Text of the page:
Πέμπτη, Ιουλίου 25, 2013
A chance request in 2004 for a 19th-century German book about the Mississippi River was what alerted the National Library of Sweden that dozens of rare books from its collection had been stolen. Now that volume and another valuable antique book that contains early maps of America have been recovered and are being returned to library officials at a ceremony on Wednesday at the office of the United States Attorney in Manhattan. These books were part of sensational heist engineered by Anders Burius, a senior librarian dubbed the “Royal Library Man,” who committed suicide shortly after his arrest nine years ago. A crack in the case first came last year after a rare atlas from 1597 was recovered. Mr. Burius sold or consigned at least 13 of the books to Ketterer Kunst, a German auction house.
The two latest finds – a 19th-century illustrated text of the Mississippi River by Henry Lewis and a 17th-century French book on the Louisiana territory by Louis Hennepin – were purchased from Ketterer in 1998 by Stephan Loewentheil, a Baltimore book dealer who had no idea that they were stolen. Mr. Loewentheil had sold the books, but bought them back after learning about the theft in order to return them to the library, said Howard Spiegler, a New York lawyer whose firm represents the Swedish library. The pair are worth about $255,000, Mr. Spiegler said.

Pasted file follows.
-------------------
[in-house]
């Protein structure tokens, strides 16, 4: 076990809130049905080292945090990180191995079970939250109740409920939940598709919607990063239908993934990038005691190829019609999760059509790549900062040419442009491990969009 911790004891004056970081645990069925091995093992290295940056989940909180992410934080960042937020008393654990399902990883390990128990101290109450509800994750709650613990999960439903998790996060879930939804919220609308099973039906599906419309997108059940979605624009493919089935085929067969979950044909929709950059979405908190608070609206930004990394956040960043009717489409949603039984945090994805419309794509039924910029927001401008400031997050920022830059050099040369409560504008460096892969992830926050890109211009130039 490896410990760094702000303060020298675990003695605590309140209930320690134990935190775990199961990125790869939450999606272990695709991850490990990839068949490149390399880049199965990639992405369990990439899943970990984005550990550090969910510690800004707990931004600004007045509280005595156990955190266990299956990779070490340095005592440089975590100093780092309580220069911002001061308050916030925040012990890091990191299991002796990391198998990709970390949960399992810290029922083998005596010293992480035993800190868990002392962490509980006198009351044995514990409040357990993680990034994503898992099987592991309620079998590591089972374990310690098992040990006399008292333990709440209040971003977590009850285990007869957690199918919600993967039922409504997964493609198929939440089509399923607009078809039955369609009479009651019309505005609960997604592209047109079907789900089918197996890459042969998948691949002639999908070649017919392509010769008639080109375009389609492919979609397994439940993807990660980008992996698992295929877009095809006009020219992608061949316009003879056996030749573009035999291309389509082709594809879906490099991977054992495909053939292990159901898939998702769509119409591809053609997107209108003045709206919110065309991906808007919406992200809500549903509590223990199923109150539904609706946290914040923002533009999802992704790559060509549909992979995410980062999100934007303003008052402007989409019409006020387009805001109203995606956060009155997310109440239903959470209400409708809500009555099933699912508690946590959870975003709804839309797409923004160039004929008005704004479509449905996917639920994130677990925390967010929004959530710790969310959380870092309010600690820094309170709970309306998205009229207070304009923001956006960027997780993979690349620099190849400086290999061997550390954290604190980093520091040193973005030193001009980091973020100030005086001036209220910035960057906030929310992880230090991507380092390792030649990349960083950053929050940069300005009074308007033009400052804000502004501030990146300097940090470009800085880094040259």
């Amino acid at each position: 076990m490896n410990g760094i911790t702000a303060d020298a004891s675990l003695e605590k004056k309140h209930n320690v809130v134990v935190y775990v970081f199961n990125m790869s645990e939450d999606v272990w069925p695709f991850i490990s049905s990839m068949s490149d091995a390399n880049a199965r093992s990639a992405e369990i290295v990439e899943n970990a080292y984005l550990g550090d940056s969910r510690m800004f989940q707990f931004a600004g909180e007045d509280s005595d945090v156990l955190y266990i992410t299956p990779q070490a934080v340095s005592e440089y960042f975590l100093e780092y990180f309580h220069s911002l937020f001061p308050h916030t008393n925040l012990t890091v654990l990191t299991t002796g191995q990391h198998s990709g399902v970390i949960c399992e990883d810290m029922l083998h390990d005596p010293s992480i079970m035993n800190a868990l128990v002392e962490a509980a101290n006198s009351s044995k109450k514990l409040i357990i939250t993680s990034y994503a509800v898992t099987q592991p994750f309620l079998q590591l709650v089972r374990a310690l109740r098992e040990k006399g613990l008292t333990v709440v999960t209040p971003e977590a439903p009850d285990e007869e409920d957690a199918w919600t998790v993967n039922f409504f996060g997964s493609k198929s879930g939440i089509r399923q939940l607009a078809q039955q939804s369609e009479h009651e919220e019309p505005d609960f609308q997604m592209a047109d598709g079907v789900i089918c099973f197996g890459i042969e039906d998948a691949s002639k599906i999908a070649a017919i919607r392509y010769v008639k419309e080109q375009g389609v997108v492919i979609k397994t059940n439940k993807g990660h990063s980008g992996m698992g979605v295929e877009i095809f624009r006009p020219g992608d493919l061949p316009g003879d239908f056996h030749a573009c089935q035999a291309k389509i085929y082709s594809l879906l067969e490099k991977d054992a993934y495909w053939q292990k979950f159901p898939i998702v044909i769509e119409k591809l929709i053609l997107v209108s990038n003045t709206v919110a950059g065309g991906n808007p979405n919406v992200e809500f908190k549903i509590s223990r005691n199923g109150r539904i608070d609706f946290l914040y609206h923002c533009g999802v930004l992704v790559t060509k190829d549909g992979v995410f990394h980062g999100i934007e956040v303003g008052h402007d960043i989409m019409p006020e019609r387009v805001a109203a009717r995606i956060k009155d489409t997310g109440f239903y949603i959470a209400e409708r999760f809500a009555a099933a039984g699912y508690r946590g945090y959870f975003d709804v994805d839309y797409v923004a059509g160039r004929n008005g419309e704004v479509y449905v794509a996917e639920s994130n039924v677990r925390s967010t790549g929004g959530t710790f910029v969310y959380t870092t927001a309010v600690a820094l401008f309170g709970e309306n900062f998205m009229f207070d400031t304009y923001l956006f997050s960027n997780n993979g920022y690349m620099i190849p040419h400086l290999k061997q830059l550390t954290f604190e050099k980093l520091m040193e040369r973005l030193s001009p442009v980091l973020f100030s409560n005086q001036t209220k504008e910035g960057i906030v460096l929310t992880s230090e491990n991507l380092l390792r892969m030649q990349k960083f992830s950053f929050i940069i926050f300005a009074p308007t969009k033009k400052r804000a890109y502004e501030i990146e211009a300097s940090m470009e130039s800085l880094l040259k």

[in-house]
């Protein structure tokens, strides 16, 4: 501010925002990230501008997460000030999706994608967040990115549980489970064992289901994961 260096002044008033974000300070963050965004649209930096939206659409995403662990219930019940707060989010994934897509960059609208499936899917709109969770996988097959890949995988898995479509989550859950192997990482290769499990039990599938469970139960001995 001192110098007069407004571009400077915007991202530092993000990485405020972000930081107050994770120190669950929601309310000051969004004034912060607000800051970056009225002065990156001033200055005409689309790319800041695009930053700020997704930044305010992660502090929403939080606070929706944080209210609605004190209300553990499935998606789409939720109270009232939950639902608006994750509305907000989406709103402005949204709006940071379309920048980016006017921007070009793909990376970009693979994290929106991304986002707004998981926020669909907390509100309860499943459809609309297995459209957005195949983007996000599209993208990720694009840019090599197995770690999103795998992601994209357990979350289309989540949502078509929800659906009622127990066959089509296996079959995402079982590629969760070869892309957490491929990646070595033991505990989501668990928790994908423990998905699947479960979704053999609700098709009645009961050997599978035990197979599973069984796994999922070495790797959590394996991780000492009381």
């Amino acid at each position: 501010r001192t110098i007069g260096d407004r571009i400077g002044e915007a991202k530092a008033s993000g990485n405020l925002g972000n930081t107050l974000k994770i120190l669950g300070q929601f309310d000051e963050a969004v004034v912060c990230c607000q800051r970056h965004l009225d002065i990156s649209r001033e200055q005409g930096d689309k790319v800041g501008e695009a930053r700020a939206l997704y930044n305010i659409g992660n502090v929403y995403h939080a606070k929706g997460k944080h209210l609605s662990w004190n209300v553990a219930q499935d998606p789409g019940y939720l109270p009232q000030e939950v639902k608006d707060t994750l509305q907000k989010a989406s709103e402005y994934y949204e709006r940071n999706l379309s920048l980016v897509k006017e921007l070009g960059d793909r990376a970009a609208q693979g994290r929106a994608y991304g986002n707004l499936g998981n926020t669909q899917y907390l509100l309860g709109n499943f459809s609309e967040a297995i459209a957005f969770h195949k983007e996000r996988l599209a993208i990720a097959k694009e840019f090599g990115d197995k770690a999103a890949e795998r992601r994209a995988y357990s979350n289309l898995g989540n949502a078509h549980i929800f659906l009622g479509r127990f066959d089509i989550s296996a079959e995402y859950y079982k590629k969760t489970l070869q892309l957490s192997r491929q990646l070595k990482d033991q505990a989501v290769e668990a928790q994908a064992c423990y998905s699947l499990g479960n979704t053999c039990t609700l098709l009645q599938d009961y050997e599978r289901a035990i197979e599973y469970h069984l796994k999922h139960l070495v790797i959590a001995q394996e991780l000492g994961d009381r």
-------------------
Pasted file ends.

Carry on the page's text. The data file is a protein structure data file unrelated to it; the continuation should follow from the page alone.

The Hennepin contains the first published description of Niagara Falls and the first published panorama of the Louisiana Territory. Thomas Jefferson once owned a copy, which helped interest him in purchasing the region from France in 1803. The Swedish library has been adding a collection of every item printed in the country – from a Bible to a bus schedule – since 1661.